RFR 8181594: Efficient and constant-time modular arithmetic
Adam Petcher
adam.petcher at oracle.com
Tue Jan 30 16:52:01 UTC 2018
+core-libs-dev
On 1/26/2018 4:06 PM, Adam Petcher wrote:
> JBS: https://bugs.openjdk.java.net/browse/JDK-8181594
> Webrev: http://cr.openjdk.java.net/~apetcher/8181594/webrev.00/
>
> This is a code review for the field arithmetic that will be used in
> implementations of X25519/X448 key agreement, the Poly1305
> authenticator, and EdDSA signatures. I believe that the library has
> all the features necessary for X25519/X448 and Poly1305, and I expect
> at most a couple of minor enhancements will be required to support
> EdDSA. There is no public API for this library, so we can change it in
> the future to suit the needs of new algorithms without breaking
> compatibility with external code. Still, I made an attempt to clearly
> structure and document the (internal) API, and I want to make sure it
> is understandable and easy to use.
>
> This is not a general-purpose modular arithmetic library. It will only
> work well in circumstances where the sequence of operations is
> restricted, and where the prime that defines the field has some useful
> structure. Moreover, each new field will require some field-specific
> code that takes into account the structure of the prime and the way
> the field is used in the application. The initial implementation
> includes a field for Poly1305 and the fields for X25519/X448 which
> should also work for EdDSA.
>
> The benefits of using this library are that it is much more efficient
> than using similar operations in BigInteger. Also, many operations are
> branch-free, making them suitable for use in a side-channel resistant
> implementation that does not branch on secrets.
>
> To provide some context, I have attached a code snippet describing how
> this library can be used. The snippet is the constant-time Montgomery
> ladder from my X25519/X448 implementation, which I expect to be out
> for review soon. X25519/X448 only uses standard arithmetic operations,
> and the more unusual features (e.g. add modulo a power of 2) are
> needed by Poly1305.
>
> The field arithmetic (for all fields) is implemented using a 32-bit
> representation similar to the one described in the Ed448 paper[1] (in
> the "Implementation on 32-bit platforms" section). Though my
> implementation uses signed limbs, and grade-school multiplication
> instead of Karatsuba. The argument for correctness is essentially the
> same for all three fields: the magnitude of each 64-bit limb is at
> most 2^(k-1) after reduction, except for the last limb which may have
> a magnitude of up to 2^k. The values of k are between 26 to 28
> (depending on the field), and we can calculate that the maximum
> magnitude for any limb during an add-multiply-carry-reduce sequence is
> always less than 2^63. Therefore, no overflow occurs and all
> operations are correct.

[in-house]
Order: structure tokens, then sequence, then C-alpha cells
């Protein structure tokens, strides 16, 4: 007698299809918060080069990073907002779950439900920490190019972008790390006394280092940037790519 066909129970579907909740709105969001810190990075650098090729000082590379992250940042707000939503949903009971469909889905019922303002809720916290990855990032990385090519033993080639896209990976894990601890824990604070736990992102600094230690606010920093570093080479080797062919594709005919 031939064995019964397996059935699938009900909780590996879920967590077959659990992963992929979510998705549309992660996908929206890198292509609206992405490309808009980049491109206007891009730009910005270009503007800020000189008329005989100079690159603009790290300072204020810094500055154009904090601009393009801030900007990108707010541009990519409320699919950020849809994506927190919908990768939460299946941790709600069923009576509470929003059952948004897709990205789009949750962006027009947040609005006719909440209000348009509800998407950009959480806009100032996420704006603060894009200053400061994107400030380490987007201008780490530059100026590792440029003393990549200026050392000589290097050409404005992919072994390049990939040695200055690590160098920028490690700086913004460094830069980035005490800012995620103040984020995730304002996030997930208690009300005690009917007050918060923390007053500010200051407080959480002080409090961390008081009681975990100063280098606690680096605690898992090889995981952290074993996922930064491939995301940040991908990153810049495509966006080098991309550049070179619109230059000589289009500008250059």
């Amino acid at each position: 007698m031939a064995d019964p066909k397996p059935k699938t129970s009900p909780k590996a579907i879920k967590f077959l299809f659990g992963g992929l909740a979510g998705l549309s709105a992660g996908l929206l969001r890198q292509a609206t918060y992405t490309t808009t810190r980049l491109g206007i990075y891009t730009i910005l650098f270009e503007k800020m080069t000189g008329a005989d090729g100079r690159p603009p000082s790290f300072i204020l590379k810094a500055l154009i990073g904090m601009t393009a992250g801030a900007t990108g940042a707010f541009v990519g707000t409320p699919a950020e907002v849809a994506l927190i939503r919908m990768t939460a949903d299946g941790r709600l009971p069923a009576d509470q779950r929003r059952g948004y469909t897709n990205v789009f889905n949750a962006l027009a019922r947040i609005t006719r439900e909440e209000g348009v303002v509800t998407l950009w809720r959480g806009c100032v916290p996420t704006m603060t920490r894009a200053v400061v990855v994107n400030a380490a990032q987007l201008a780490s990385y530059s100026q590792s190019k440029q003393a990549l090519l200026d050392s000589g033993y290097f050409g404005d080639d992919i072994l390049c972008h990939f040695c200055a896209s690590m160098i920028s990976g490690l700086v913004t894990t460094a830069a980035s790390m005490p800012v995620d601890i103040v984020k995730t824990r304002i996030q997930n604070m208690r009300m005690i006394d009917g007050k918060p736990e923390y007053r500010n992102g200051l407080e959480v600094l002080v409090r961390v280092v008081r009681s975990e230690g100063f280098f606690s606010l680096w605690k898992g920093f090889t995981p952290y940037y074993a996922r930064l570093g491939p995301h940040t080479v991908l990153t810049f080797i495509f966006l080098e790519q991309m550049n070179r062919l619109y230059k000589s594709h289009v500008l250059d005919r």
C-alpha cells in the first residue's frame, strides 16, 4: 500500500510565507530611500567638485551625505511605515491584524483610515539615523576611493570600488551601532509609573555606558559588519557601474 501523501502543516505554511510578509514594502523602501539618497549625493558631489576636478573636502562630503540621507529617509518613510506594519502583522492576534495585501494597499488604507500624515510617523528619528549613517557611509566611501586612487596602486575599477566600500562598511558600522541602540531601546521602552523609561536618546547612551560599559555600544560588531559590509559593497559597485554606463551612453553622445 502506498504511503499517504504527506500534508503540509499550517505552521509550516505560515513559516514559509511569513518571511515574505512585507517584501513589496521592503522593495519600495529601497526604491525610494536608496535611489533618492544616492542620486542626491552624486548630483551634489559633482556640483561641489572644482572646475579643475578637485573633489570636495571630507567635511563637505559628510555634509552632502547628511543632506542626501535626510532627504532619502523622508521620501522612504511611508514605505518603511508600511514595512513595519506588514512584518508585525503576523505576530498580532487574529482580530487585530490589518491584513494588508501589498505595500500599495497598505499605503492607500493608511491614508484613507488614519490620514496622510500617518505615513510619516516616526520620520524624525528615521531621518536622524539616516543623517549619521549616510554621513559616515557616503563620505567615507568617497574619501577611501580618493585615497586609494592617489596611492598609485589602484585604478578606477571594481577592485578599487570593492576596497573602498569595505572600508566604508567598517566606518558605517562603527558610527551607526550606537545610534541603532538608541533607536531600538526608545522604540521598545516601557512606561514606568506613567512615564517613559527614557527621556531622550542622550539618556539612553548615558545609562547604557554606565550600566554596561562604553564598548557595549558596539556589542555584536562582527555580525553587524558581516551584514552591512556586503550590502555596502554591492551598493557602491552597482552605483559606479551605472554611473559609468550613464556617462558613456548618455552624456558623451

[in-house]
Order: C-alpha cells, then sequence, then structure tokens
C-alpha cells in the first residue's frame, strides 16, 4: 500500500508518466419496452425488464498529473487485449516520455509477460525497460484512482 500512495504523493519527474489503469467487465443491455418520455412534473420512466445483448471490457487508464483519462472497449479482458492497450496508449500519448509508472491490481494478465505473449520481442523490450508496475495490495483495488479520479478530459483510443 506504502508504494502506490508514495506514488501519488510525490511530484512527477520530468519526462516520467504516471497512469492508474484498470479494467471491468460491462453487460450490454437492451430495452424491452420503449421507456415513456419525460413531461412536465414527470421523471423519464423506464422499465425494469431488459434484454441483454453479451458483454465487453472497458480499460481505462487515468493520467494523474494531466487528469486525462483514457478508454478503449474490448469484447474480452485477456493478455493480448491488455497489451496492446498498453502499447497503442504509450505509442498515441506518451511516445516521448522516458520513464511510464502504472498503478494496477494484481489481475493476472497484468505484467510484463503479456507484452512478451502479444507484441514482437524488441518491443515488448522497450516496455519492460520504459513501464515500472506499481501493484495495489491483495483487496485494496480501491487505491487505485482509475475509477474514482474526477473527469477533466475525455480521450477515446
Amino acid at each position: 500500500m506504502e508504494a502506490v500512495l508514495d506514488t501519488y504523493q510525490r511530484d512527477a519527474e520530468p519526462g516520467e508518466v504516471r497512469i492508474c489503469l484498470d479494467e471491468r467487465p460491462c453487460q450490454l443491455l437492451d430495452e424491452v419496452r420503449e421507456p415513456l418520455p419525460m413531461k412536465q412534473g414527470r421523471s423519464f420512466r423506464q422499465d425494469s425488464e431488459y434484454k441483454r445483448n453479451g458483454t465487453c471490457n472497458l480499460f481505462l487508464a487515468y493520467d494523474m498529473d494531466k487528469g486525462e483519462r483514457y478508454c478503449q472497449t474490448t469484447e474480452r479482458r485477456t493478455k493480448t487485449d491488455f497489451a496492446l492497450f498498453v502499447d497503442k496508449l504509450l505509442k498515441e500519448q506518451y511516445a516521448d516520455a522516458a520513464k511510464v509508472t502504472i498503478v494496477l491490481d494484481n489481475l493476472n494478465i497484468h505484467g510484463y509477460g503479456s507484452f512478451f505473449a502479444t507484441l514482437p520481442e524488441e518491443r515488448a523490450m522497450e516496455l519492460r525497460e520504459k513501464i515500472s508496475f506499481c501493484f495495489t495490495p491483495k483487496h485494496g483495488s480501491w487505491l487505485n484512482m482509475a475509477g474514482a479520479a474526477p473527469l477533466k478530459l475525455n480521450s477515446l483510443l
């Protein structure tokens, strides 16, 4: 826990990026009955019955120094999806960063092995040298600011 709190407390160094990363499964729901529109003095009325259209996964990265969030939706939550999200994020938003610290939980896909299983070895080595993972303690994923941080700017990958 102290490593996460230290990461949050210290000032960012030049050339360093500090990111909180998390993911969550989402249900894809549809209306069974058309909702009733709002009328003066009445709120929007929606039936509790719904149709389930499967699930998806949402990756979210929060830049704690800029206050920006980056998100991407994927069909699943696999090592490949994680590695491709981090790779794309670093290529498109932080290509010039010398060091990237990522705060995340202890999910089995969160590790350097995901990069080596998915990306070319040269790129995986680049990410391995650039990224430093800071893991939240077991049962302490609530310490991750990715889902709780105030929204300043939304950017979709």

>
> Process note: this enhancement is part of JEP 324 (Key Agreement with
> Curve25519 and Curve448). When this code review is complete, nothing
> will happen until all other work for this JEP is complete, and the JEP
> is accepted as part of some release. This means that this code will be
> pushed to the repo along with the X25519/X448 code that uses it.
>
> [1] https://eprint.iacr.org/2015/625.pdf
>
>
>
-------------- next part --------------
private IntegerModuloP_Base pointMultiply(byte[] k, IntegerModuloP u){
IntegerModuloP x_1 = u;
MutableIntegerModuloP x_2 = one.mutable();
MutableIntegerModuloP z_2 = zero.mutable();
MutableIntegerModuloP x_3 = u.mutable();
MutableIntegerModuloP z_3 = one.mutable();
int swap = 0;
// Variables below are reused to avoid unnecessary allocation
// They will be assigned in the loop, so initial value doesn't matter
MutableIntegerModuloP m1 = zero.mutable();
MutableIntegerModuloP DA = zero.mutable();
MutableIntegerModuloP E = zero.mutable();
MutableIntegerModuloP a24_times_E = zero.mutable();
for(int t = params.getBits() - 1; t >= 0; t--){
int k_t = bitAt(k, t);
swap = swap ^ k_t;
x_2.conditionalSwapWith(x_3, swap);
z_2.conditionalSwapWith(z_3, swap);
swap = k_t;
// A(m1) = x_2 + z_2
m1.setValue(x_2).setSum(z_2);
// D = x_3 - z_3
// DA = D * A(m1)
DA.setValue(x_3).setDifference(z_3).setProduct(m1);
// AA(m1) = A(m1)^2
m1.setSquare();
// B(x_2) = x_2 - z_2
x_2.setDifference(z_2);
// C = x_3 + z_3
// CB(x_3) = C * B(x_2)
x_3.setSum(z_3).setProduct(x_2);
// BB(x_2) = B^2
x_2.setSquare();
// E = AA(m1) - BB(x_2)
E.setValue(m1).setDifference(x_2);
// compute a24 * E using SmallValue
a24_times_E.setValue(E);
a24_times_E.setProduct(a24);
// assign results to x_3, z_3, x_2, z_2
// x_2 = AA(m1) * BB
x_2.setProduct(m1);
// z_2 = E * (AA(m1) + a24 * E)
z_2.setValue(m1).setSum(a24_times_E).setProduct(E);
// z_3 = x_1*(DA - CB(x_3))^2
z_3.setValue(DA).setDifference(x_3).setSquare().setProduct(x_1);
// x_3 = (CB(x_3) + DA)^2
x_3.setSum(DA).setSquare();
}
x_2.conditionalSwapWith(x_3, swap);
z_2.conditionalSwapWith(z_3, swap);
// return (x_2 * z_2^(p - 2))
return x_2.setProduct(z_2.multiplicativeInverse());
}
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